The poignant 1968 proposition of Lucy Lippard and John Chandler that “we still don’t know how much less ‘nothing’ can be” is a challenge that flies in the material/archival face of what it means to make a moment of Live, participatory, or relational art. How many participants, audience members, or instances of documentation does a conceptual work need to have in order for it to mark its existence and consequent validation as a work of art? In a short recounting of two works performed within a university office, Jorge Lucero, examines what it means to make a work that doesn’t get documented, is experienced only by a handful of people, and pretty much appears to have made zero impact.
Moderator: Kim Simon
Christof Migone is an artist, curator and writer. His work and research delves into language, voice, bodies, performance, intimacy, complicity, endurance. His writings have been published in Aural Cultures, S:ON, Experimental Sound & Radio, Musicworks, Radio Rethink, Semiotext(e), Angelaki, Esse, Inter, Performance Research, etc. He obtained an MFA from NSCAD in 1996 and a PhD from the Department of Performance Studies at the Tisch School of the Arts of New York University in 2007. His book Sonic Somatic: Performances of the Unsound Body will be coming out this Spring from Errant Bodies Press in Berlin. He currently lives in Toronto and is a Lecturer in the Department of Visual Studies at the University of Toronto Mississauga and the Director/Curator of the Blackwood Gallery.
Antawan I. Byrd (b. 1986) is currently a PhD student in Art History at Northwestern University (US), focusing on Modern and Contemporary art of Africa and the African Diaspora. In 2009-10 he was a US Fulbright fellow based at the Centre for Contemporary, Lagos, where he was also a curatorial assistant from 2009–2011. While based at CCA, Byrd co-organized projects such as Identity: An Imagination (2009), the first publication on video art in Nigeria and most recently All We Ever Wanted (2011), a group exhibition featuring six Nigerian women artists. Byrd was recently curatorial assistant for Moments of Beauty, a retrospective exhibition on the work of the Nigerian photographer, J.D. ‘Okhai Ojeikere at the Museum of Contemporary Art, Kiasma, Helsinki, 2011. He has held research fellowships and internships with the Philadelphia Museum of Art, the Walters Art Gallery (Baltimore) and at HIAP-Frame, Helsinki, and has participated in a variety of projects in cities ranging from Sharjah, Cairo, Bamako, Johannesburg and Cotonou. He currently lives in Chicago.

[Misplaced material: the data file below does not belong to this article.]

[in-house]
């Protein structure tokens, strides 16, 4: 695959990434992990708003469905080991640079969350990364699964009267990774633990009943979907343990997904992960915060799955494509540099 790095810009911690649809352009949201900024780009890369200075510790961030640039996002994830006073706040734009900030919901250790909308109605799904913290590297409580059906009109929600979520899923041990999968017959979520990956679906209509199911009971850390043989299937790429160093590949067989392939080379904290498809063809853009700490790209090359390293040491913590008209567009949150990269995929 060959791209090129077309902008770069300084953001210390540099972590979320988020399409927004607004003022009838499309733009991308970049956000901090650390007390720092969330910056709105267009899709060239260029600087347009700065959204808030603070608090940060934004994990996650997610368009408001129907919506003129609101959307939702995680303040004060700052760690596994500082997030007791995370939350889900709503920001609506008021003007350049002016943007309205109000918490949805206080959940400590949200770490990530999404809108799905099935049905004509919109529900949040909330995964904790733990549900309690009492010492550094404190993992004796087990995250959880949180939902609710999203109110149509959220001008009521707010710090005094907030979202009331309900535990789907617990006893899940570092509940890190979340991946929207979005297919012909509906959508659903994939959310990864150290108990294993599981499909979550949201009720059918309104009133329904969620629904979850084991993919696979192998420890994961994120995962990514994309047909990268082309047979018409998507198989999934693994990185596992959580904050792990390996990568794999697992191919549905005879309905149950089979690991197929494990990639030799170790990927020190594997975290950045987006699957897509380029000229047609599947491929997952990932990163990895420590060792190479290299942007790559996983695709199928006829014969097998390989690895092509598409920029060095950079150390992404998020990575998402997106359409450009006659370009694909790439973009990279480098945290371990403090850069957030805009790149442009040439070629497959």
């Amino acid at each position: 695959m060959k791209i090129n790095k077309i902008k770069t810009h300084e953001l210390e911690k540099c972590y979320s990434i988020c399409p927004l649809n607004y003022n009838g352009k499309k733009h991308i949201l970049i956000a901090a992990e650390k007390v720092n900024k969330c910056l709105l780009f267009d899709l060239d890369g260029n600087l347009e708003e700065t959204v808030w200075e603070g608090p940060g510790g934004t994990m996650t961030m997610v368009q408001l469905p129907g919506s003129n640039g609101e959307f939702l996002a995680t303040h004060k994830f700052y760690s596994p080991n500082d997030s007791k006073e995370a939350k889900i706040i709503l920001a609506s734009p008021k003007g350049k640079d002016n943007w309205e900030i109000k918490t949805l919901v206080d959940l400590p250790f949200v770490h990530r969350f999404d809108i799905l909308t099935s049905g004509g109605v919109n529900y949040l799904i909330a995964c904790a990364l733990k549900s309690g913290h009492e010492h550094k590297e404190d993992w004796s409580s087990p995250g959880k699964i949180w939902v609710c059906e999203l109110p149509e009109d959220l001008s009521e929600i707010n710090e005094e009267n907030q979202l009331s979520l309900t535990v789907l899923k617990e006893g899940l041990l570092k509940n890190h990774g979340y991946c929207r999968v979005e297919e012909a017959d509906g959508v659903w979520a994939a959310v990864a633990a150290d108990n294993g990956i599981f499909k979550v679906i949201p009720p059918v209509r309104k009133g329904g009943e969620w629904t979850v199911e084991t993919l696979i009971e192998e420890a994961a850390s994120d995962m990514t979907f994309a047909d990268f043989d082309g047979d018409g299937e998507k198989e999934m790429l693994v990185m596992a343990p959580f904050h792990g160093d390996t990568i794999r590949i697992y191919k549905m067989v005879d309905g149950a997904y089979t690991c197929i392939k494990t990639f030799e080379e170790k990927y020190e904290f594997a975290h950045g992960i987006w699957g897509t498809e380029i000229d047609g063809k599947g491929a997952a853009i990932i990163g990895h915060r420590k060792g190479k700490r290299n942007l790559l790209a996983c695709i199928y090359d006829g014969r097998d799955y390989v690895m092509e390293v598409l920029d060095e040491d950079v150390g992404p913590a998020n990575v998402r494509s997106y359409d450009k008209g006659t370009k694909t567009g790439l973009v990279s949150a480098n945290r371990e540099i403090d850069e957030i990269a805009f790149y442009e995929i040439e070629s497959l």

Swapnaa Tamhane is an artist and curator currently working towards an exhibition at Museum Abteiberg, Mönchengladbach, centred around her research on artist, Rummana Hussain (1952–99). Tamhane was a Project Editor at Phaidon Press, London, (2002–06) working with contemporary art and design titles, and following was Assistant Curator at The Power Plant, Toronto (2007–08). She has been exhibiting since 2009 in Delhi (Galley Seven Art), Bangalore (KHOJ @1 Shanthi Road Residency) and Toronto (Launch Projects, Contact Photography Festival).
Ambereen Siddiqui is the Executive Director at SAVAC (South Asian Visual Arts Centre). Born in Toronto, and raised in Karachi, she returned to attend the joint Art and Art History program at the University of Toronto and Sheridan College. As an artist she works across media to include, video, animation and photography. She received her MFA from the Rhode Island School of Design this past June, and her work was shown most recently at Pleasure Dome, Niagara Arts Centre and Museum London. She is currently working on a range of programs for SAVAC, including exhibitions, screenings, professional development workshops and community outreach.
The Torontonians are a Toronto-wide art collective, soon to include the whole world. We create performance, interview shop owners, give lectures, make videos, dance on the street, start fights with drunk guys, take photographs, draw penises, check cell phones, sing songs, play cellos, draw bunnies, take the TTC, ride bikes and do volunteer hours.